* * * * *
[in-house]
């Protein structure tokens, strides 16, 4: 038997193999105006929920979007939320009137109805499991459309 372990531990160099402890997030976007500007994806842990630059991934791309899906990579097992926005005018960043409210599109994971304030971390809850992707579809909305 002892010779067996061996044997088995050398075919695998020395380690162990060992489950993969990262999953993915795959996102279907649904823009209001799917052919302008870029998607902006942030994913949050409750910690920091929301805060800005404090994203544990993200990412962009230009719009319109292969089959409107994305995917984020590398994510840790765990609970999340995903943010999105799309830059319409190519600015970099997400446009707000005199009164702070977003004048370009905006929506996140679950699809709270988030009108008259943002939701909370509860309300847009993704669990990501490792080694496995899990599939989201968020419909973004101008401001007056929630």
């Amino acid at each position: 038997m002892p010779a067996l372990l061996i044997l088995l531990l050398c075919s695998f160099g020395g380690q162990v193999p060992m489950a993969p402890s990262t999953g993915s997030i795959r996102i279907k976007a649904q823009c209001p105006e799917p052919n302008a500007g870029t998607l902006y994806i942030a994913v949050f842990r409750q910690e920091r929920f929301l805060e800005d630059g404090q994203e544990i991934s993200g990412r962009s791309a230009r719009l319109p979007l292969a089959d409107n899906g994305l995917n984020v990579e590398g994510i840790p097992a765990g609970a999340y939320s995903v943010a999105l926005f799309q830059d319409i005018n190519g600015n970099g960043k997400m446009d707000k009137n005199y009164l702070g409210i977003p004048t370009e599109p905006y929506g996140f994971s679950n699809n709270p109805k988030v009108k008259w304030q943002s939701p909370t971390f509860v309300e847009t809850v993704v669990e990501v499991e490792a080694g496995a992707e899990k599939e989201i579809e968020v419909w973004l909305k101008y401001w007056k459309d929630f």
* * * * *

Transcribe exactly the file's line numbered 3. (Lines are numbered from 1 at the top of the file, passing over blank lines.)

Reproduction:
């Amino acid at each position: 038997m002892p010779a067996l372990l061996i044997l088995l531990l050398c075919s695998f160099g020395g380690q162990v193999p060992m489950a993969p402890s990262t999953g993915s997030i795959r996102i279907k976007a649904q823009c209001p105006e799917p052919n302008a500007g870029t998607l902006y994806i942030a994913v949050f842990r409750q910690e920091r929920f929301l805060e800005d630059g404090q994203e544990i991934s993200g990412r962009s791309a230009r719009l319109p979007l292969a089959d409107n899906g994305l995917n984020v990579e590398g994510i840790p097992a765990g609970a999340y939320s995903v943010a999105l926005f799309q830059d319409i005018n190519g600015n970099g960043k997400m446009d707000k009137n005199y009164l702070g409210i977003p004048t370009e599109p905006y929506g996140f994971s679950n699809n709270p109805k988030v009108k008259w304030q943002s939701p909370t971390f509860v309300e847009t809850v993704v669990e990501v499991e490792a080694g496995a992707e899990k599939e989201i579809e968020v419909w973004l909305k101008y401001w007056k459309d929630f």